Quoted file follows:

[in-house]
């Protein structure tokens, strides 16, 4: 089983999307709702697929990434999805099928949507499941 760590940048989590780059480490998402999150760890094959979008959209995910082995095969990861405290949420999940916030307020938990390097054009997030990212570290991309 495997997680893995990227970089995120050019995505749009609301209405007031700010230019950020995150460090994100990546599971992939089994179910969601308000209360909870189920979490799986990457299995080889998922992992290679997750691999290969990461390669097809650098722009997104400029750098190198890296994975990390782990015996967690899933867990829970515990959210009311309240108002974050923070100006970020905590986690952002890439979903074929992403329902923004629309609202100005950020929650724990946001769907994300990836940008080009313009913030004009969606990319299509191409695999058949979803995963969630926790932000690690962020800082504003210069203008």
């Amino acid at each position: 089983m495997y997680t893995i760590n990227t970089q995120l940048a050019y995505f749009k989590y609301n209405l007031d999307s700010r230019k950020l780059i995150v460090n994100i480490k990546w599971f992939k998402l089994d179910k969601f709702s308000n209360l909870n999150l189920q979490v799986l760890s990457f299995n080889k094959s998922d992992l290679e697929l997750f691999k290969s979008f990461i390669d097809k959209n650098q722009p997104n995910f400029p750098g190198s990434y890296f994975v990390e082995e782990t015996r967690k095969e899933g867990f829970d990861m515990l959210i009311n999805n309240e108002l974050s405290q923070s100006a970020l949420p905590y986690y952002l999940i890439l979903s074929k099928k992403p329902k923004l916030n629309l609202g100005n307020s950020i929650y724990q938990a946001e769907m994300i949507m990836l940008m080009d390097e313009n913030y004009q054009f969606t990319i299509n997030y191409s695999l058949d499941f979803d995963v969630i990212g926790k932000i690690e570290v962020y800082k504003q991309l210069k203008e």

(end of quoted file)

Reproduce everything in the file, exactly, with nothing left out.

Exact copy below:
[in-house]
């Protein structure tokens, strides 16, 4: 089983999307709702697929990434999805099928949507499941 760590940048989590780059480490998402999150760890094959979008959209995910082995095969990861405290949420999940916030307020938990390097054009997030990212570290991309 495997997680893995990227970089995120050019995505749009609301209405007031700010230019950020995150460090994100990546599971992939089994179910969601308000209360909870189920979490799986990457299995080889998922992992290679997750691999290969990461390669097809650098722009997104400029750098190198890296994975990390782990015996967690899933867990829970515990959210009311309240108002974050923070100006970020905590986690952002890439979903074929992403329902923004629309609202100005950020929650724990946001769907994300990836940008080009313009913030004009969606990319299509191409695999058949979803995963969630926790932000690690962020800082504003210069203008």
């Amino acid at each position: 089983m495997y997680t893995i760590n990227t970089q995120l940048a050019y995505f749009k989590y609301n209405l007031d999307s700010r230019k950020l780059i995150v460090n994100i480490k990546w599971f992939k998402l089994d179910k969601f709702s308000n209360l909870n999150l189920q979490v799986l760890s990457f299995n080889k094959s998922d992992l290679e697929l997750f691999k290969s979008f990461i390669d097809k959209n650098q722009p997104n995910f400029p750098g190198s990434y890296f994975v990390e082995e782990t015996r967690k095969e899933g867990f829970d990861m515990l959210i009311n999805n309240e108002l974050s405290q923070s100006a970020l949420p905590y986690y952002l999940i890439l979903s074929k099928k992403p329902k923004l916030n629309l609202g100005n307020s950020i929650y724990q938990a946001e769907m994300i949507m990836l940008m080009d390097e313009n913030y004009q054009f969606t990319i299509n997030y191409s695999l058949d499941f979803d995963v969630i990212g926790k932000i690690e570290v962020y800082k504003q991309l210069k203008e």